Like everything Yahoo! does, it’s about you – our amazing users. We
think there’s no one better suited to teach future generations what the
world was like in 2006. For 30 days, from October 10 until November 8,
Yahoo! users worldwide can contribute photos, writings, videos, audio –
even drawings – to this electronic anthropology project. This digital
data will be gathered and preserved for historical purposes.
addition to submitting your own content, you can view, read, or hear
the images, words, and sounds contributed by users from around the
The "capsule" is visually stunning and easy to navigate. It’s also quite addictive, in a curious sort of way. Arranged by category, there are some posts that are begging for the "rest of the story." Like this one, from the category of hope:
my wish is to see and hug my daughter Lynda grace Key one last time befor I die, because I have been sick and I am so scared I will die befor I ever get to see her again, and I just want to tell her I love her and give her the biggest hug ever.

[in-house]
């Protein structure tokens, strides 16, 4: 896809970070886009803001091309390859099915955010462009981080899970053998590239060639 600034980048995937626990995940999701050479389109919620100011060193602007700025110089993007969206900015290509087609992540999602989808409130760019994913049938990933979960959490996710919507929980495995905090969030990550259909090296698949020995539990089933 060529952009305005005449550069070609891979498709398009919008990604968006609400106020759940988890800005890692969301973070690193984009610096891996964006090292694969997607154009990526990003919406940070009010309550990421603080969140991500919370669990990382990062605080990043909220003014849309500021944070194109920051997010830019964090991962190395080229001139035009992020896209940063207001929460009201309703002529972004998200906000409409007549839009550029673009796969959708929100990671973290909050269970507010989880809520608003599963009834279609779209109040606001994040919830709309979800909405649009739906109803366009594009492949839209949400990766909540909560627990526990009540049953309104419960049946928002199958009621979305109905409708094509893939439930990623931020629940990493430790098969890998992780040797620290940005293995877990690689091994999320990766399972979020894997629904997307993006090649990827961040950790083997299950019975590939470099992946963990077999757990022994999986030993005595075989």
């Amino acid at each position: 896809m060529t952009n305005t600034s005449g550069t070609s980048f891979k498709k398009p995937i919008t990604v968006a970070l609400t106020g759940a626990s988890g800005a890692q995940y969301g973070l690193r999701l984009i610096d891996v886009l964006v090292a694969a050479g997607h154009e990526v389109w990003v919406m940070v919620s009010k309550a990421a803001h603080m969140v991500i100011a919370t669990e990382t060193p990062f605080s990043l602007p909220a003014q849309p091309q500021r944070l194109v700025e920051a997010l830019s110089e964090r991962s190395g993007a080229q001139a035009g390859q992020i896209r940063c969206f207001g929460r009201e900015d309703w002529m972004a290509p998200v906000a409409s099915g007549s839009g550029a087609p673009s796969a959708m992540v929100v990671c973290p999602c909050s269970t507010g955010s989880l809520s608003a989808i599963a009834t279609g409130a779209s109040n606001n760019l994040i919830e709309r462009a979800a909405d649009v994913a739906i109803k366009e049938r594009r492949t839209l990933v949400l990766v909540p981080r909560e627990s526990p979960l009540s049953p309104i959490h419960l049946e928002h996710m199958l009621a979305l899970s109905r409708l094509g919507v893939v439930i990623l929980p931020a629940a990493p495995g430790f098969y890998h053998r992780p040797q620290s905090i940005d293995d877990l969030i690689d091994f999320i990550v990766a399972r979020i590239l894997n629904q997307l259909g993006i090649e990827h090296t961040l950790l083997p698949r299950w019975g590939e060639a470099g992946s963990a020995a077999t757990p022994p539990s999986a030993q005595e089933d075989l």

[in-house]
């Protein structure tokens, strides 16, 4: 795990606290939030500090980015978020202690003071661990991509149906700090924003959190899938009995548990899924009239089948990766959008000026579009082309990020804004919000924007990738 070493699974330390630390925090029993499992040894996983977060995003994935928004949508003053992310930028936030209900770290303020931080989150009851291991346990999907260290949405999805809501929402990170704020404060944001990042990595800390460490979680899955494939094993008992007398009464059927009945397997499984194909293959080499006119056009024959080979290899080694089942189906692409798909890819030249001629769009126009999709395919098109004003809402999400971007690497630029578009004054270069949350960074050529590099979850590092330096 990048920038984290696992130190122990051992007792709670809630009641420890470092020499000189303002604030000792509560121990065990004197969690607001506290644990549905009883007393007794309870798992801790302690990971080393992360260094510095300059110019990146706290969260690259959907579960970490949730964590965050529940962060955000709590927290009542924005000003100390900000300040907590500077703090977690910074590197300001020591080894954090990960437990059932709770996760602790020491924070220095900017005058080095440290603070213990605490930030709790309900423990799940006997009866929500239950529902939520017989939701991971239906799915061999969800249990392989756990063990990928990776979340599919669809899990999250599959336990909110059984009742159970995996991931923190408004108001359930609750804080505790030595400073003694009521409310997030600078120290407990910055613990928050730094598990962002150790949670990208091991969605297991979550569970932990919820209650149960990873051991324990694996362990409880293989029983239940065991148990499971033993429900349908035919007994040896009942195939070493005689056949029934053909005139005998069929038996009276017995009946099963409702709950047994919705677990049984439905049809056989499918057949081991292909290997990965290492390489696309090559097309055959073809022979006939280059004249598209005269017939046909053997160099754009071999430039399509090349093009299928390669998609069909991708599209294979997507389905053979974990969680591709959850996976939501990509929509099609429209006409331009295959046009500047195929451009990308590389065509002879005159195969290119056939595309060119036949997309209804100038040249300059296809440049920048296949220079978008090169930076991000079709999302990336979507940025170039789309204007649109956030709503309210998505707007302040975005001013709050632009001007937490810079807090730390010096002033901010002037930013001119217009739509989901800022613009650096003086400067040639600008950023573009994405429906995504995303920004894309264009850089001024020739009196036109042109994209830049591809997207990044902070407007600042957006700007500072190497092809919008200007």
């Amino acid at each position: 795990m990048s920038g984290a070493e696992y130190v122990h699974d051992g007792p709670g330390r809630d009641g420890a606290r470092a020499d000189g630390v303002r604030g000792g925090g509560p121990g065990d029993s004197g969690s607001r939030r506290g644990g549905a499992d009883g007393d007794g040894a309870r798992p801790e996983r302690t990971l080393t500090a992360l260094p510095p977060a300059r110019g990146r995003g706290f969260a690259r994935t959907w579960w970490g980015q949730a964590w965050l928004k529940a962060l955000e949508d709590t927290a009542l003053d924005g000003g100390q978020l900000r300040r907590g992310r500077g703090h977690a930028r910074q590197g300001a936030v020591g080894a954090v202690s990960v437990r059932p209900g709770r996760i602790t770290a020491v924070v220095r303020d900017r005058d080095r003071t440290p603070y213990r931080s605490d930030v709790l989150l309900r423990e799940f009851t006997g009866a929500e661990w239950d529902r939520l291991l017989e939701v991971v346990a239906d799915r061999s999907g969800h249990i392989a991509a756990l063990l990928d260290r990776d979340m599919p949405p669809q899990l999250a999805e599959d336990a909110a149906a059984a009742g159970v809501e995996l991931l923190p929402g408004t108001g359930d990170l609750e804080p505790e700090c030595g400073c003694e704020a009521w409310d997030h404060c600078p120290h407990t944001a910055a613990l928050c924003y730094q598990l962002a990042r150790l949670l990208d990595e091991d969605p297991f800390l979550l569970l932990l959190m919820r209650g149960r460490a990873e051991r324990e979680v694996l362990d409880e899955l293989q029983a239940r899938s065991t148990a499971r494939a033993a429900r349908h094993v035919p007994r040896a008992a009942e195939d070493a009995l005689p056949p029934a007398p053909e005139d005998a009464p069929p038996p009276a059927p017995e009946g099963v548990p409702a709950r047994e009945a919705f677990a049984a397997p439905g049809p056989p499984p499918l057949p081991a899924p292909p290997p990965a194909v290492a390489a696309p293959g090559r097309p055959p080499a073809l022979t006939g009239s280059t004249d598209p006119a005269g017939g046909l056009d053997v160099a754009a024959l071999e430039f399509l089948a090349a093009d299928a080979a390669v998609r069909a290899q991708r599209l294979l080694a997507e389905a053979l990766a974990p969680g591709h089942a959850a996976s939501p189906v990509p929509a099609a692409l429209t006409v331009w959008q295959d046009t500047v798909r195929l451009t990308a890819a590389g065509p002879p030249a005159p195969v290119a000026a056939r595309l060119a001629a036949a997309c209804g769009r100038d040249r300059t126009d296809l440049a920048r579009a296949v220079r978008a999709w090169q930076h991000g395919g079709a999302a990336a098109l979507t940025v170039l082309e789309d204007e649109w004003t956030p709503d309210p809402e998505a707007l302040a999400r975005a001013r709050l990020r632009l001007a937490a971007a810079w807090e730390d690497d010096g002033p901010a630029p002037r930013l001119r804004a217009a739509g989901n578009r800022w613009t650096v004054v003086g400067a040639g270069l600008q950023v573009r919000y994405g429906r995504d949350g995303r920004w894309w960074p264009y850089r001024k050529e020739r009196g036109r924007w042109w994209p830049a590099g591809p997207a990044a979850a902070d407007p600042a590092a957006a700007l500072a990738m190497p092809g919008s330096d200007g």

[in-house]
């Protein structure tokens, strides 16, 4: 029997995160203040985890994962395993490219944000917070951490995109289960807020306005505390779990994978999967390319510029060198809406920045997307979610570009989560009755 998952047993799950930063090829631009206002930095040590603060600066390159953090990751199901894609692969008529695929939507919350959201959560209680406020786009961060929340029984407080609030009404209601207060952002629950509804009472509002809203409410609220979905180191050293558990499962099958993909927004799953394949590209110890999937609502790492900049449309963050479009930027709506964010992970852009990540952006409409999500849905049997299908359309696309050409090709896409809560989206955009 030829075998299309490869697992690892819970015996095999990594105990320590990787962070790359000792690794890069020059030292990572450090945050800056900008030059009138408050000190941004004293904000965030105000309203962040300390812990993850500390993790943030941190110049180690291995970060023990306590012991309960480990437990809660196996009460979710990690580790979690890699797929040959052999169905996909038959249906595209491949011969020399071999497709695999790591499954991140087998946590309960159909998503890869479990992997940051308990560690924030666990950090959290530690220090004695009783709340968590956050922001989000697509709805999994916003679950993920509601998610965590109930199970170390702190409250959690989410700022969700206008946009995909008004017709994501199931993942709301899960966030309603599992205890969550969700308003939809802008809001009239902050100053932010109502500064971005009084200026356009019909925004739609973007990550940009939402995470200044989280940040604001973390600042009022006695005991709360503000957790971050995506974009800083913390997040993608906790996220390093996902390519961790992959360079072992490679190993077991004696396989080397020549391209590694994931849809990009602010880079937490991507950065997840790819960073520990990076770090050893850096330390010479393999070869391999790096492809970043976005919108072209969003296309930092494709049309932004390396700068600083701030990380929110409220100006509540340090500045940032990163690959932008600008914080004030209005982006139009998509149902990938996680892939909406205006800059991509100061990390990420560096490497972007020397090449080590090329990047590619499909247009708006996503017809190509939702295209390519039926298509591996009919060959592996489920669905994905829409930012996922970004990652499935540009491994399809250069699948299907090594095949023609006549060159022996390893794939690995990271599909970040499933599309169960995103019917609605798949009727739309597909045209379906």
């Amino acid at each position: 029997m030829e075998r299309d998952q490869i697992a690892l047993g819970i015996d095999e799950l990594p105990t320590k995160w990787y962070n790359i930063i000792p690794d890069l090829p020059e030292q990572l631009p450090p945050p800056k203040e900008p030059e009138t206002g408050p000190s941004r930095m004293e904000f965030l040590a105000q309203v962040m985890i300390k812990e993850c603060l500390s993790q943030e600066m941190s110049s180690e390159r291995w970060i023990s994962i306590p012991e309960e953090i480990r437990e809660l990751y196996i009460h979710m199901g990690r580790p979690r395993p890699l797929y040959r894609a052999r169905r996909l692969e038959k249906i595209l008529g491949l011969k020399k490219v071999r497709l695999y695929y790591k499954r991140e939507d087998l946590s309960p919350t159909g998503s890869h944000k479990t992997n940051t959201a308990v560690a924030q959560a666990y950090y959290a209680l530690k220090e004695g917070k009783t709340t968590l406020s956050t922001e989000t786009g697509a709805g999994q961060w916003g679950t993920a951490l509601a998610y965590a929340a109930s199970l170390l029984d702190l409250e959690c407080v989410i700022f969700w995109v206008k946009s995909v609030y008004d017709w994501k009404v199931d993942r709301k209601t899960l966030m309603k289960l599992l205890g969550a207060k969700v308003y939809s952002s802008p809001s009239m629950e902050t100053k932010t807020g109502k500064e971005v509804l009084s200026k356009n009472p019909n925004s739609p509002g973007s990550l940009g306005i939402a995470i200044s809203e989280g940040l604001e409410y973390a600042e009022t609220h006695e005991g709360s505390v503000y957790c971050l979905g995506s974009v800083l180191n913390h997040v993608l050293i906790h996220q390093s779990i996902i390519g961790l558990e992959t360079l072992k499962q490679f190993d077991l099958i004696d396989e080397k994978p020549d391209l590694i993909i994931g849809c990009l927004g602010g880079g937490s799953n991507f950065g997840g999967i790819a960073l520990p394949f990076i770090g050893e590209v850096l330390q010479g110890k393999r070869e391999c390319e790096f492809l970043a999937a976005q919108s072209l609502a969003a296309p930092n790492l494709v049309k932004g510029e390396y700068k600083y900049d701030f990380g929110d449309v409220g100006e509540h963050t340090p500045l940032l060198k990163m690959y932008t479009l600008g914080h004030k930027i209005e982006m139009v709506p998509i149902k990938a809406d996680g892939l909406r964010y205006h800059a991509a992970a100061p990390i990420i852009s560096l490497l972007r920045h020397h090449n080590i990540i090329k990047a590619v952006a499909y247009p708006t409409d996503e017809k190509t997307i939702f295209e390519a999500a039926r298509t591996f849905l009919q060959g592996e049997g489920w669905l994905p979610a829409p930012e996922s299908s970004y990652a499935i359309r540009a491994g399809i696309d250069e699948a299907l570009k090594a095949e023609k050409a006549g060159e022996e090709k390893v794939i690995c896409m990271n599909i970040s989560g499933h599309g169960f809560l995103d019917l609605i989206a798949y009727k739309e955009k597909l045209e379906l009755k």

Or this, from a teenager:
I’m 17 and I live in Oroville, CA. Wow, automatically that makes me look like I have nothing to say so let’s just pretend that I said I am 48 and live in Boston mmkay? Haha, kidding. So being a teenager in 2006 is…damn hard. Adults don’t realize what we go through and no, I’m not talking about "peer pressure" or whatever other annoying terms they like to throw out. I have 6 college-level classes a day and then applying to college…worrying about every detail of hair, body, skin….scholarships…And then all that "why can’t he like me?" stuff. Ya know what I mean. It’s hard. Harder than it was for current adults. I hope when we, and our children, are adults we can raise you, our grandchildren and great-grandchildren, while remembering what it’s like to be you. It’ll probably be even harder for you. But hey, at least you’ll probably have worldwide wireless internet by then so you’ll live. 🙂
I think I could get lost in this capsule. I wonder what the reaction will be in a short twenty years or so. I wonder, too, if I’ll have anything to contribute. What might you want the world of the near future to know/see/experience/remember?